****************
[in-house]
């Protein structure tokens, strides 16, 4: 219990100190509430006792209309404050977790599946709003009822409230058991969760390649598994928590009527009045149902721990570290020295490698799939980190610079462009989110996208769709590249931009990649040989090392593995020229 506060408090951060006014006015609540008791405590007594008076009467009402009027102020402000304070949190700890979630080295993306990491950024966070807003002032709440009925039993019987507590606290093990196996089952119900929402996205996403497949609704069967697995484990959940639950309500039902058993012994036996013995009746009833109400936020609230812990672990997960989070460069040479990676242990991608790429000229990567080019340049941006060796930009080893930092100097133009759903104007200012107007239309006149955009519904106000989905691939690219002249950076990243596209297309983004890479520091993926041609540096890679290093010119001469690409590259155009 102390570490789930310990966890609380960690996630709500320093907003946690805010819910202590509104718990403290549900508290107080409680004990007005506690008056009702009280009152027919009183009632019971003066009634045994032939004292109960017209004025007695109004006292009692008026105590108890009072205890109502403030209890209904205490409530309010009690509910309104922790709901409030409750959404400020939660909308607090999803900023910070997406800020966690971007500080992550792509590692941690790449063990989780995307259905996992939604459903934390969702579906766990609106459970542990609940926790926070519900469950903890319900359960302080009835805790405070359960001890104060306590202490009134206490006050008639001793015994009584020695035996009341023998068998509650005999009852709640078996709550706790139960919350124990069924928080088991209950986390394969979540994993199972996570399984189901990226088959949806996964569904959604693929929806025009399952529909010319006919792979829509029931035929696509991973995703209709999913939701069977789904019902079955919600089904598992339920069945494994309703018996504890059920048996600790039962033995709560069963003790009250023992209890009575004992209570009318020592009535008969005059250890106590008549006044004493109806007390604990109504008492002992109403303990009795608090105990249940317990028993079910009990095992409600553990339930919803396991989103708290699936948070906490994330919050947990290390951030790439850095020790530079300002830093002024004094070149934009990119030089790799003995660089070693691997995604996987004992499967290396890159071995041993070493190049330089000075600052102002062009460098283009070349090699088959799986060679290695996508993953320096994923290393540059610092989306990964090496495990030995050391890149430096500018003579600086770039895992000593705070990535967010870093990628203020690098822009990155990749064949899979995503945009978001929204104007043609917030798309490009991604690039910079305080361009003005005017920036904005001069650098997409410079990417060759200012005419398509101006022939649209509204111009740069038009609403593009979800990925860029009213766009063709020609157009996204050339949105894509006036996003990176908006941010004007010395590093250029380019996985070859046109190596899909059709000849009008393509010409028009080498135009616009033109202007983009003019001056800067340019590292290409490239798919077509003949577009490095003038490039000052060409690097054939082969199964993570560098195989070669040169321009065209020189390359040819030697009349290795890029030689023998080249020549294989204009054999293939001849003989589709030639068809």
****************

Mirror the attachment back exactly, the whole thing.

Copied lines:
[in-house]
């Protein structure tokens, strides 16, 4: 219990100190509430006792209309404050977790599946709003009822409230058991969760390649598994928590009527009045149902721990570290020295490698799939980190610079462009989110996208769709590249931009990649040989090392593995020229 506060408090951060006014006015609540008791405590007594008076009467009402009027102020402000304070949190700890979630080295993306990491950024966070807003002032709440009925039993019987507590606290093990196996089952119900929402996205996403497949609704069967697995484990959940639950309500039902058993012994036996013995009746009833109400936020609230812990672990997960989070460069040479990676242990991608790429000229990567080019340049941006060796930009080893930092100097133009759903104007200012107007239309006149955009519904106000989905691939690219002249950076990243596209297309983004890479520091993926041609540096890679290093010119001469690409590259155009 102390570490789930310990966890609380960690996630709500320093907003946690805010819910202590509104718990403290549900508290107080409680004990007005506690008056009702009280009152027919009183009632019971003066009634045994032939004292109960017209004025007695109004006292009692008026105590108890009072205890109502403030209890209904205490409530309010009690509910309104922790709901409030409750959404400020939660909308607090999803900023910070997406800020966690971007500080992550792509590692941690790449063990989780995307259905996992939604459903934390969702579906766990609106459970542990609940926790926070519900469950903890319900359960302080009835805790405070359960001890104060306590202490009134206490006050008639001793015994009584020695035996009341023998068998509650005999009852709640078996709550706790139960919350124990069924928080088991209950986390394969979540994993199972996570399984189901990226088959949806996964569904959604693929929806025009399952529909010319006919792979829509029931035929696509991973995703209709999913939701069977789904019902079955919600089904598992339920069945494994309703018996504890059920048996600790039962033995709560069963003790009250023992209890009575004992209570009318020592009535008969005059250890106590008549006044004493109806007390604990109504008492002992109403303990009795608090105990249940317990028993079910009990095992409600553990339930919803396991989103708290699936948070906490994330919050947990290390951030790439850095020790530079300002830093002024004094070149934009990119030089790799003995660089070693691997995604996987004992499967290396890159071995041993070493190049330089000075600052102002062009460098283009070349090699088959799986060679290695996508993953320096994923290393540059610092989306990964090496495990030995050391890149430096500018003579600086770039895992000593705070990535967010870093990628203020690098822009990155990749064949899979995503945009978001929204104007043609917030798309490009991604690039910079305080361009003005005017920036904005001069650098997409410079990417060759200012005419398509101006022939649209509204111009740069038009609403593009979800990925860029009213766009063709020609157009996204050339949105894509006036996003990176908006941010004007010395590093250029380019996985070859046109190596899909059709000849009008393509010409028009080498135009616009033109202007983009003019001056800067340019590292290409490239798919077509003949577009490095003038490039000052060409690097054939082969199964993570560098195989070669040169321009065209020189390359040819030697009349290795890029030689023998080249020549294989204009054999293939001849003989589709030639068809």